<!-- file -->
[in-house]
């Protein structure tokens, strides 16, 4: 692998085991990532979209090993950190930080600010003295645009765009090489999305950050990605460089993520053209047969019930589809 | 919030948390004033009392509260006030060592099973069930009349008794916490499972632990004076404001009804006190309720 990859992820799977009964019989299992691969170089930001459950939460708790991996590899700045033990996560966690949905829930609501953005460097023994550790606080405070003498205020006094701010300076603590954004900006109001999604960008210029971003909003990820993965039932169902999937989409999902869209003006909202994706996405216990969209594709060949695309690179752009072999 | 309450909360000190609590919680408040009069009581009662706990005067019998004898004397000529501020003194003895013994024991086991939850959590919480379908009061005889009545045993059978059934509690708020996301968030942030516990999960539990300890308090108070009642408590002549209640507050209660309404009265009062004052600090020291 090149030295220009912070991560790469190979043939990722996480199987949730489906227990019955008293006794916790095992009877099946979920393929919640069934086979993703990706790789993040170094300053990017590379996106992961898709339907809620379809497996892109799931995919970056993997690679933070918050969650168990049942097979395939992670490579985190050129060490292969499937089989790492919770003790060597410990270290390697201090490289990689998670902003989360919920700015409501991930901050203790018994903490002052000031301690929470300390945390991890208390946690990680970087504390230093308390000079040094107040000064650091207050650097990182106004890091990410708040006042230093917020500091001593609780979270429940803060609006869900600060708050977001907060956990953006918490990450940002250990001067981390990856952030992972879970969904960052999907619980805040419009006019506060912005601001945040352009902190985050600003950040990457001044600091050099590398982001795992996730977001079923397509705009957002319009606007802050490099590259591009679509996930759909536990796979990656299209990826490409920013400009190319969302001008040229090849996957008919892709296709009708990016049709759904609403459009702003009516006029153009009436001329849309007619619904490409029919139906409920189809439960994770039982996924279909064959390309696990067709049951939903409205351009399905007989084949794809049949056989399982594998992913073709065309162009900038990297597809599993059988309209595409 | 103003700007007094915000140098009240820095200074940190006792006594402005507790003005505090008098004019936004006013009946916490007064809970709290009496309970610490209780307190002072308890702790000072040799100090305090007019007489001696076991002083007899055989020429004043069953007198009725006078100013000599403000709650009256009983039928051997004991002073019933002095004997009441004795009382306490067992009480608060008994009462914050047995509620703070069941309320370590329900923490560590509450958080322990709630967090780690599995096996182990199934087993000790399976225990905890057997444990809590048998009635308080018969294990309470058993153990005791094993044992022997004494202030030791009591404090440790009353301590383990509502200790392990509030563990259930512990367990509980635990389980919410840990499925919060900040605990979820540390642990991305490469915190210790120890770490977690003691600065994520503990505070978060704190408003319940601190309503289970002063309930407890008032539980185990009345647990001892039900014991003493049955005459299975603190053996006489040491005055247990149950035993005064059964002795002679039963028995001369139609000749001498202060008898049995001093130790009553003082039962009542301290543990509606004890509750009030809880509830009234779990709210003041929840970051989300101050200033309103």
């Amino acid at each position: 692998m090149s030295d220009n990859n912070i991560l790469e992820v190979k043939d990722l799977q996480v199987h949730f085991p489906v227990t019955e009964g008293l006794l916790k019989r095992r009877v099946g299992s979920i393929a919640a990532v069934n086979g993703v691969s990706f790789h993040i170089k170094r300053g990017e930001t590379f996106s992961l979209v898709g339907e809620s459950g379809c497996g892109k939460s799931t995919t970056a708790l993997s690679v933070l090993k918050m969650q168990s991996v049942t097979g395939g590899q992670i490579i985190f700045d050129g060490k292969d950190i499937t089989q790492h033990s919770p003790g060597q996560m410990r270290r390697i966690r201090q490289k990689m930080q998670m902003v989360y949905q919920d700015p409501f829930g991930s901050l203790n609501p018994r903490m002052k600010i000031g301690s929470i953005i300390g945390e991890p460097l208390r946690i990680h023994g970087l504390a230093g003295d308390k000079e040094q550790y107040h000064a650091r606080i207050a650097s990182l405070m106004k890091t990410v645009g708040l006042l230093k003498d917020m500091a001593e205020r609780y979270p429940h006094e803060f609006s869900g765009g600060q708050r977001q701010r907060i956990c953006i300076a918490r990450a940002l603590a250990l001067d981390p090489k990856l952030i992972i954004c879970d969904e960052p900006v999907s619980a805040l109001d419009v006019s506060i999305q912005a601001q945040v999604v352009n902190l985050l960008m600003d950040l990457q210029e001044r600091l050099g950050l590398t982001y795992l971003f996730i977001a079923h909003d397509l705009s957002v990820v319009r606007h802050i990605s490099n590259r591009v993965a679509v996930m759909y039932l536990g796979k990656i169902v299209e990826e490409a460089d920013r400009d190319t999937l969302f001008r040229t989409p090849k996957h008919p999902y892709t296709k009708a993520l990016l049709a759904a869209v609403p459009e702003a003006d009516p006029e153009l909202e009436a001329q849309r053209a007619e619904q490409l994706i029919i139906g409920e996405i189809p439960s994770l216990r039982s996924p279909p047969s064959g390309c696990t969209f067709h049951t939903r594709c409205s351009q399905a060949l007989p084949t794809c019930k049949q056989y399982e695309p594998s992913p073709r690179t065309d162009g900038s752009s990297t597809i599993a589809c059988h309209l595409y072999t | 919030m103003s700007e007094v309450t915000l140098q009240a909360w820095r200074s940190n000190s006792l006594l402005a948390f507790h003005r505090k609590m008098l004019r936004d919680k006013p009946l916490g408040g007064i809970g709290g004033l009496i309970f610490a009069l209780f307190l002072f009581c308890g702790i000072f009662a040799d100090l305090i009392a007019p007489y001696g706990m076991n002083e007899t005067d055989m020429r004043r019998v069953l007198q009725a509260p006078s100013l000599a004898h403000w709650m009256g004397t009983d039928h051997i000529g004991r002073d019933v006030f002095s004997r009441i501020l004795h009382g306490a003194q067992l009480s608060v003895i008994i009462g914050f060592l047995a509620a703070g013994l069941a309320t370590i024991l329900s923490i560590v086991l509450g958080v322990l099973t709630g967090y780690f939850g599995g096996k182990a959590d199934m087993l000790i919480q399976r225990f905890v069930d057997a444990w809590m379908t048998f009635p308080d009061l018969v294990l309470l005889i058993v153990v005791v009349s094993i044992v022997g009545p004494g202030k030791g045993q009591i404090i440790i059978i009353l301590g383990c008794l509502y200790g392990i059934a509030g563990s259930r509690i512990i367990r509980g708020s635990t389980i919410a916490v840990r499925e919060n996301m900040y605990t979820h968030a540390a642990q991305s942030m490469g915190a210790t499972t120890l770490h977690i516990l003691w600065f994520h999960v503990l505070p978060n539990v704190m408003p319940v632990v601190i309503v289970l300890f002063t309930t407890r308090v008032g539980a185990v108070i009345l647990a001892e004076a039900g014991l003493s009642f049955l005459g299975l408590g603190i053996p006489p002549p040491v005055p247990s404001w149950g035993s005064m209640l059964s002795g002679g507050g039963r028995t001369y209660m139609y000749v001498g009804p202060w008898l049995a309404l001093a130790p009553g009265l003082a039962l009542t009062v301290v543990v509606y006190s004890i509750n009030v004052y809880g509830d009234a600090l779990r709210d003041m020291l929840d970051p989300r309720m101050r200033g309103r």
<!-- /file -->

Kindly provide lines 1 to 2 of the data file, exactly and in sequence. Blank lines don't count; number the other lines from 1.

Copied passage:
[in-house]
């Protein structure tokens, strides 16, 4: 692998085991990532979209090993950190930080600010003295645009765009090489999305950050990605460089993520053209047969019930589809 | 919030948390004033009392509260006030060592099973069930009349008794916490499972632990004076404001009804006190309720 990859992820799977009964019989299992691969170089930001459950939460708790991996590899700045033990996560966690949905829930609501953005460097023994550790606080405070003498205020006094701010300076603590954004900006109001999604960008210029971003909003990820993965039932169902999937989409999902869209003006909202994706996405216990969209594709060949695309690179752009072999 | 309450909360000190609590919680408040009069009581009662706990005067019998004898004397000529501020003194003895013994024991086991939850959590919480379908009061005889009545045993059978059934509690708020996301968030942030516990999960539990300890308090108070009642408590002549209640507050209660309404009265009062004052600090020291 090149030295220009912070991560790469190979043939990722996480199987949730489906227990019955008293006794916790095992009877099946979920393929919640069934086979993703990706790789993040170094300053990017590379996106992961898709339907809620379809497996892109799931995919970056993997690679933070918050969650168990049942097979395939992670490579985190050129060490292969499937089989790492919770003790060597410990270290390697201090490289990689998670902003989360919920700015409501991930901050203790018994903490002052000031301690929470300390945390991890208390946690990680970087504390230093308390000079040094107040000064650091207050650097990182106004890091990410708040006042230093917020500091001593609780979270429940803060609006869900600060708050977001907060956990953006918490990450940002250990001067981390990856952030992972879970969904960052999907619980805040419009006019506060912005601001945040352009902190985050600003950040990457001044600091050099590398982001795992996730977001079923397509705009957002319009606007802050490099590259591009679509996930759909536990796979990656299209990826490409920013400009190319969302001008040229090849996957008919892709296709009708990016049709759904609403459009702003009516006029153009009436001329849309007619619904490409029919139906409920189809439960994770039982996924279909064959390309696990067709049951939903409205351009399905007989084949794809049949056989399982594998992913073709065309162009900038990297597809599993059988309209595409 | 103003700007007094915000140098009240820095200074940190006792006594402005507790003005505090008098004019936004006013009946916490007064809970709290009496309970610490209780307190002072308890702790000072040799100090305090007019007489001696076991002083007899055989020429004043069953007198009725006078100013000599403000709650009256009983039928051997004991002073019933002095004997009441004795009382306490067992009480608060008994009462914050047995509620703070069941309320370590329900923490560590509450958080322990709630967090780690599995096996182990199934087993000790399976225990905890057997444990809590048998009635308080018969294990309470058993153990005791094993044992022997004494202030030791009591404090440790009353301590383990509502200790392990509030563990259930512990367990509980635990389980919410840990499925919060900040605990979820540390642990991305490469915190210790120890770490977690003691600065994520503990505070978060704190408003319940601190309503289970002063309930407890008032539980185990009345647990001892039900014991003493049955005459299975603190053996006489040491005055247990149950035993005064059964002795002679039963028995001369139609000749001498202060008898049995001093130790009553003082039962009542301290543990509606004890509750009030809880509830009234779990709210003041929840970051989300101050200033309103």